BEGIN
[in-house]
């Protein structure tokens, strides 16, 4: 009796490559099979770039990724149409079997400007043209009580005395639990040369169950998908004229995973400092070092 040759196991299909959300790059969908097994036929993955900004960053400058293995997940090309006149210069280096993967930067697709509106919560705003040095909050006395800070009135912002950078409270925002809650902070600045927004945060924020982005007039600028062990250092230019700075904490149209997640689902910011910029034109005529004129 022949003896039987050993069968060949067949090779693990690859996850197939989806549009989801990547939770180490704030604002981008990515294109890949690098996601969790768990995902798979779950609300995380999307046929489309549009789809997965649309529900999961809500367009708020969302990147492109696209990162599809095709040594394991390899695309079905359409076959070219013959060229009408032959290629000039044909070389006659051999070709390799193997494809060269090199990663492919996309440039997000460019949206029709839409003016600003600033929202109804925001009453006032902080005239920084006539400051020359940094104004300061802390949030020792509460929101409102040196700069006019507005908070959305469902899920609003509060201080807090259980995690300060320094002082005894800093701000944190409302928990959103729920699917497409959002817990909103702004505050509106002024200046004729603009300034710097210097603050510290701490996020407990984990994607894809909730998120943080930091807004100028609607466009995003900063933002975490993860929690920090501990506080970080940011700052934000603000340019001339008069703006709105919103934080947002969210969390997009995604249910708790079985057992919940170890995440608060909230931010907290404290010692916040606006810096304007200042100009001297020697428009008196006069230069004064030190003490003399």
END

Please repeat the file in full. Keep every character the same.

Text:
[in-house]
């Protein structure tokens, strides 16, 4: 009796490559099979770039990724149409079997400007043209009580005395639990040369169950998908004229995973400092070092 040759196991299909959300790059969908097994036929993955900004960053400058293995997940090309006149210069280096993967930067697709509106919560705003040095909050006395800070009135912002950078409270925002809650902070600045927004945060924020982005007039600028062990250092230019700075904490149209997640689902910011910029034109005529004129 022949003896039987050993069968060949067949090779693990690859996850197939989806549009989801990547939770180490704030604002981008990515294109890949690098996601969790768990995902798979779950609300995380999307046929489309549009789809997965649309529900999961809500367009708020969302990147492109696209990162599809095709040594394991390899695309079905359409076959070219013959060229009408032959290629000039044909070389006659051999070709390799193997494809060269090199990663492919996309440039997000460019949206029709839409003016600003600033929202109804925001009453006032902080005239920084006539400051020359940094104004300061802390949030020792509460929101409102040196700069006019507005908070959305469902899920609003509060201080807090259980995690300060320094002082005894800093701000944190409302928990959103729920699917497409959002817990909103702004505050509106002024200046004729603009300034710097210097603050510290701490996020407990984990994607894809909730998120943080930091807004100028609607466009995003900063933002975490993860929690920090501990506080970080940011700052934000603000340019001339008069703006709105919103934080947002969210969390997009995604249910708790079985057992919940170890995440608060909230931010907290404290010692916040606006810096304007200042100009001297020697428009008196006069230069004064030190003490003399």